… it is becoming increasingly plain that the Wilsonian ideology is an impossible foundation for the foreign policy of a nation… Our people are coming to realize that in this century one crusade has led to another.
While Lippmann was the Cold War liberal par excellence, the crusade in Vietnam only deepened his disillusionment. By 1967 he was, according to his biographer Ronald Steel, routinely accused “of being a ‘neo-isolationist.'” Lippmann countered:
Neo-isolationism is the direct product of foolish globalism… Compared to people who thought they could run the universe, or at least the globe, I am a neo-isolationist and proud of it.”
By the late 1990s, George Frost Kennan had for decades been one of the country’s most eminent, and heterodox, foreign policy thinkers. Though his reputation in recent years has taken a hit due to the publication of an injudicious biography, Kennan’s thinking on U.S. foreign affairs—in particular on the existential threat posed by nuclear weapons and NATO expansion—is a necessary corrective to what today passes as wisdom.
An entry in Kennan’s diary from November 1996 reads in part:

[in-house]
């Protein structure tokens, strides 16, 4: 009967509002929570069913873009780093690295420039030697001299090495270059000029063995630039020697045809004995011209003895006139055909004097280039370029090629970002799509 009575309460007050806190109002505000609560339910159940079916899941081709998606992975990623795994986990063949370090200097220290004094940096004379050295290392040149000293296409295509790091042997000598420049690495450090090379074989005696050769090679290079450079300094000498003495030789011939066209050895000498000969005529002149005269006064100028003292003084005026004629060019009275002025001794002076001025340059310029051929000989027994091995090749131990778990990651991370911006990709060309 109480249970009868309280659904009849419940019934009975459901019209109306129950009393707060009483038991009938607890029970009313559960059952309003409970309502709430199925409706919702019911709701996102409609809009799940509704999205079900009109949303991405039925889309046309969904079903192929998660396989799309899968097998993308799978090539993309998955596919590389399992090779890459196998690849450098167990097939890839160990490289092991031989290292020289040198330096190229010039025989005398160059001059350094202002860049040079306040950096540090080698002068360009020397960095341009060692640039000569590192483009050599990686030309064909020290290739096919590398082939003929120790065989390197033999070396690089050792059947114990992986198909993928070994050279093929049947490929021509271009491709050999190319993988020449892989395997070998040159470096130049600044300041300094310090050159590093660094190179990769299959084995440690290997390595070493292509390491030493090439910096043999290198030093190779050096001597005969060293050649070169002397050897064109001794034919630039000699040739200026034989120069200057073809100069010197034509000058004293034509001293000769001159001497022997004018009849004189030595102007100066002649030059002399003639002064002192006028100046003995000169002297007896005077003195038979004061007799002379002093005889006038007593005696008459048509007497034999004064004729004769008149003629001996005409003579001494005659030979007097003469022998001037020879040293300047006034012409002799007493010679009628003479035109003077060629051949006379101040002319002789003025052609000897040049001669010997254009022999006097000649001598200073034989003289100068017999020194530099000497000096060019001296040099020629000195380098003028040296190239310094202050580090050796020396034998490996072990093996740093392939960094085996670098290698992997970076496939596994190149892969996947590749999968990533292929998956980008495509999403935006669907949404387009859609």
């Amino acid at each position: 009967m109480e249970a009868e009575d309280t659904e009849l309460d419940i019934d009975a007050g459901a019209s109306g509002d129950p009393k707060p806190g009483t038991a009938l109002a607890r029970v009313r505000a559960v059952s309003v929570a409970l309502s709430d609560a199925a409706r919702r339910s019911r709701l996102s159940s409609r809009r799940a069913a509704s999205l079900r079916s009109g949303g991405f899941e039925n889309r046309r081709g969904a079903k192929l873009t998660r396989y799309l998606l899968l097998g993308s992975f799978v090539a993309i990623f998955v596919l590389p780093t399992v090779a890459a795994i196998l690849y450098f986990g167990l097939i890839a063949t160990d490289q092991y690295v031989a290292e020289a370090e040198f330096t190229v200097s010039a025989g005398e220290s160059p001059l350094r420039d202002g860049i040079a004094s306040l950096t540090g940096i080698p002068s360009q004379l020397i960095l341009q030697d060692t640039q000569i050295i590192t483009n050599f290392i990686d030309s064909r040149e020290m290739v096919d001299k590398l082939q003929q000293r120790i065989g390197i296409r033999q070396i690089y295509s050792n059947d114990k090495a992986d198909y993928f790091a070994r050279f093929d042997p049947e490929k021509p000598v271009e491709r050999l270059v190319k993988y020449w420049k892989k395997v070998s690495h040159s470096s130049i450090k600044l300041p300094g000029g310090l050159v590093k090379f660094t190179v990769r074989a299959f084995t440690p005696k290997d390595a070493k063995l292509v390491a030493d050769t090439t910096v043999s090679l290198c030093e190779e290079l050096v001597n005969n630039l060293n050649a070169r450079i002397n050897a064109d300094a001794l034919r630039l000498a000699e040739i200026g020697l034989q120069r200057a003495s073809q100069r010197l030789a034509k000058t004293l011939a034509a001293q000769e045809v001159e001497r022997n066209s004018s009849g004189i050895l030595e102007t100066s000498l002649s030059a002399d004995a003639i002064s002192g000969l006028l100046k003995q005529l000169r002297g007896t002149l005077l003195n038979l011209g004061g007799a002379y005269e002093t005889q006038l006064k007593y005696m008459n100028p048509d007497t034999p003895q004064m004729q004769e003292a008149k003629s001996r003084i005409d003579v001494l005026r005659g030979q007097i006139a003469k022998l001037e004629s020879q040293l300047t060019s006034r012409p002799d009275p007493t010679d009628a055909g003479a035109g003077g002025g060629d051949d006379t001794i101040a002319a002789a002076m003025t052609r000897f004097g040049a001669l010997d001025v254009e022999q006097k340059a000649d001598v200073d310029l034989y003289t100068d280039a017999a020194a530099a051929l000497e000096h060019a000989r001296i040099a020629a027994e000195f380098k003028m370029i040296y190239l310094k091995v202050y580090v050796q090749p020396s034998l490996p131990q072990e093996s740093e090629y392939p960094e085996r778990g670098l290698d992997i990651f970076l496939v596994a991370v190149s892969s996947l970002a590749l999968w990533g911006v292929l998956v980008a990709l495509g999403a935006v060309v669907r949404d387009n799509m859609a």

Waking up yesterday morning, I fell to asking myself whether I could properly be called, in the vocabulary of this epoch, an “isolationist.” The answer is: yes. Being guided strictly by consideration of national interests as opposed to a plethora of other ones, I am indeed an isolationist, though with certain important reservations…
Those reservations were with regard to remaining in our alliances with NATO and Japan. Other than that, to the “great portions of the international community, embracing almost all of Latin America, Africa, and southern Asia… we owe nothing but the dictates of our national interest.”
Kennan’s views on China in the same diary passage would today no doubt get him expelled from the Council on Foreign Relations on grounds of apostasy, and for that reason alone bear repeating. China, wrote Kennan, is
the seat of a great culture which deserves our highest respect. I would like to see us treat them on the diplomatic level with the most impeccable courtesy (which they would understand) but to have, beyond that, as little as possible to do with them… We should guard against allowing our business world to develop any extensive dependence on China in commercial matters…
I should note that I do not view a retreat from the world to “Fortress America” as inherently desirable. And, indeed, under normal circumstances in a normal country run by a non-sociopathic elite, it would not be desirable. But we don’t have that. Instead, we are saddled with an elite that showers money and hosannas on the likes of David Petraeus and John Brennan yet jails truth-tellers such as John Kiriakou and scorns antiwar combat veterans such as Tulsi Gabbard.